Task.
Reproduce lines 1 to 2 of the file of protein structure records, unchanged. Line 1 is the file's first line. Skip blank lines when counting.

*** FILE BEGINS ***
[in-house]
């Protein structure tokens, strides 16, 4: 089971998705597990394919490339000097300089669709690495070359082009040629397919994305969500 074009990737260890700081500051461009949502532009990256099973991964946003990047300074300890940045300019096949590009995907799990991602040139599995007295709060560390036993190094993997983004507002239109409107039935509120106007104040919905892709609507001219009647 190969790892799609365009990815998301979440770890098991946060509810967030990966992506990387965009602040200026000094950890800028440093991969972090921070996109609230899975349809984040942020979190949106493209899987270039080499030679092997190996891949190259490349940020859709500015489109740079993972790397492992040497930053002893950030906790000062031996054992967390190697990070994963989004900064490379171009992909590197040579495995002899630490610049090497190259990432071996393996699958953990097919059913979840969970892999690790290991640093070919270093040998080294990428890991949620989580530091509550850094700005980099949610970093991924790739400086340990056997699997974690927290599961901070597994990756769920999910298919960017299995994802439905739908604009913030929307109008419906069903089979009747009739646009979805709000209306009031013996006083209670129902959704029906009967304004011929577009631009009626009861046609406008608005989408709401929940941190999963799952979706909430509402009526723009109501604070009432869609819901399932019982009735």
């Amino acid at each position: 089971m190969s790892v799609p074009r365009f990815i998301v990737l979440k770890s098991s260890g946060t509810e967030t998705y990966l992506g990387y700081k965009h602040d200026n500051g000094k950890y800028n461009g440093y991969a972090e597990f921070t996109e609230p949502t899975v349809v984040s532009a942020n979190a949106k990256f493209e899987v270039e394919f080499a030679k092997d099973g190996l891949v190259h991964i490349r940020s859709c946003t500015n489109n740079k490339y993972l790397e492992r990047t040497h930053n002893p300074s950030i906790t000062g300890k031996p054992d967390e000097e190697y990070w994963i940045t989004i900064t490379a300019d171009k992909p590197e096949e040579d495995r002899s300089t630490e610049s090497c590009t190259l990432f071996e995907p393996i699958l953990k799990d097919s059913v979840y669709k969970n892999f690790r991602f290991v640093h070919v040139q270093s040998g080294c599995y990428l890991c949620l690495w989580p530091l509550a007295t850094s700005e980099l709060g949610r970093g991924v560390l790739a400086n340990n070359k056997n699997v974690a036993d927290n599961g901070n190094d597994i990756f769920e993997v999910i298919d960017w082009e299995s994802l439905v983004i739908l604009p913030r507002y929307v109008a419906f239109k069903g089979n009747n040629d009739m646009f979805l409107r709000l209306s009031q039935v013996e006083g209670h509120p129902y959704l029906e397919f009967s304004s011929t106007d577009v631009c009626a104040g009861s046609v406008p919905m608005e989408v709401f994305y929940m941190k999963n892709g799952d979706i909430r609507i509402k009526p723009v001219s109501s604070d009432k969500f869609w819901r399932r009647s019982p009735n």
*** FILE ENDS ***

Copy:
[in-house]
């Protein structure tokens, strides 16, 4: 089971998705597990394919490339000097300089669709690495070359082009040629397919994305969500 074009990737260890700081500051461009949502532009990256099973991964946003990047300074300890940045300019096949590009995907799990991602040139599995007295709060560390036993190094993997983004507002239109409107039935509120106007104040919905892709609507001219009647 190969790892799609365009990815998301979440770890098991946060509810967030990966992506990387965009602040200026000094950890800028440093991969972090921070996109609230899975349809984040942020979190949106493209899987270039080499030679092997190996891949190259490349940020859709500015489109740079993972790397492992040497930053002893950030906790000062031996054992967390190697990070994963989004900064490379171009992909590197040579495995002899630490610049090497190259990432071996393996699958953990097919059913979840969970892999690790290991640093070919270093040998080294990428890991949620989580530091509550850094700005980099949610970093991924790739400086340990056997699997974690927290599961901070597994990756769920999910298919960017299995994802439905739908604009913030929307109008419906069903089979009747009739646009979805709000209306009031013996006083209670129902959704029906009967304004011929577009631009009626009861046609406008608005989408709401929940941190999963799952979706909430509402009526723009109501604070009432869609819901399932019982009735």